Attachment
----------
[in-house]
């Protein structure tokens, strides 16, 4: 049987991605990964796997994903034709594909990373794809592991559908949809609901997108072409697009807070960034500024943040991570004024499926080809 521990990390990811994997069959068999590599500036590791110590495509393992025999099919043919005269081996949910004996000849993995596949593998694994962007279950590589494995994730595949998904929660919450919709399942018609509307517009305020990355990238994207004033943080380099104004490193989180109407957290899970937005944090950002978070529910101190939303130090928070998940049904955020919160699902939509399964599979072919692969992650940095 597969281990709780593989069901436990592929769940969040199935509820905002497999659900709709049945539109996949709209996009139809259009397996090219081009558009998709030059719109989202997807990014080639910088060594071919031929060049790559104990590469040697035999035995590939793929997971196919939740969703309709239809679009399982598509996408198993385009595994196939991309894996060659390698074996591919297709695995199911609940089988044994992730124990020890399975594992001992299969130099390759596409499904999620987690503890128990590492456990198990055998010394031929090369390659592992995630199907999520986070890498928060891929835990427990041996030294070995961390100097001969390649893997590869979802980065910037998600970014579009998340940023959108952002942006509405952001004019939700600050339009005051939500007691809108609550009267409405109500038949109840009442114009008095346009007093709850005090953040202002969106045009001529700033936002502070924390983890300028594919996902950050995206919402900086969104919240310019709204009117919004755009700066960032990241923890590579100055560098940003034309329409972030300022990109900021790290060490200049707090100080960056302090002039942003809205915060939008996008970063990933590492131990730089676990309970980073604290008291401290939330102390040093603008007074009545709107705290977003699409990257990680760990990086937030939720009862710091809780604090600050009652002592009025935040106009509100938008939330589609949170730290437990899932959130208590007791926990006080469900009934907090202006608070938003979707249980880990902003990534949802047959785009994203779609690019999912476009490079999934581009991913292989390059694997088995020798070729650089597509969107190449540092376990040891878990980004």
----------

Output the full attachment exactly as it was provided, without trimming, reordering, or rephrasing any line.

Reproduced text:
[in-house]
């Protein structure tokens, strides 16, 4: 049987991605990964796997994903034709594909990373794809592991559908949809609901997108072409697009807070960034500024943040991570004024499926080809 521990990390990811994997069959068999590599500036590791110590495509393992025999099919043919005269081996949910004996000849993995596949593998694994962007279950590589494995994730595949998904929660919450919709399942018609509307517009305020990355990238994207004033943080380099104004490193989180109407957290899970937005944090950002978070529910101190939303130090928070998940049904955020919160699902939509399964599979072919692969992650940095 597969281990709780593989069901436990592929769940969040199935509820905002497999659900709709049945539109996949709209996009139809259009397996090219081009558009998709030059719109989202997807990014080639910088060594071919031929060049790559104990590469040697035999035995590939793929997971196919939740969703309709239809679009399982598509996408198993385009595994196939991309894996060659390698074996591919297709695995199911609940089988044994992730124990020890399975594992001992299969130099390759596409499904999620987690503890128990590492456990198990055998010394031929090369390659592992995630199907999520986070890498928060891929835990427990041996030294070995961390100097001969390649893997590869979802980065910037998600970014579009998340940023959108952002942006509405952001004019939700600050339009005051939500007691809108609550009267409405109500038949109840009442114009008095346009007093709850005090953040202002969106045009001529700033936002502070924390983890300028594919996902950050995206919402900086969104919240310019709204009117919004755009700066960032990241923890590579100055560098940003034309329409972030300022990109900021790290060490200049707090100080960056302090002039942003809205915060939008996008970063990933590492131990730089676990309970980073604290008291401290939330102390040093603008007074009545709107705290977003699409990257990680760990990086937030939720009862710091809780604090600050009652002592009025935040106009509100938008939330589609949170730290437990899932959130208590007791926990006080469900009934907090202006608070938003979707249980880990902003990534949802047959785009994203779609690019999912476009490079999934581009991913292989390059694997088995020798070729650089597509969107190449540092376990040891878990980004």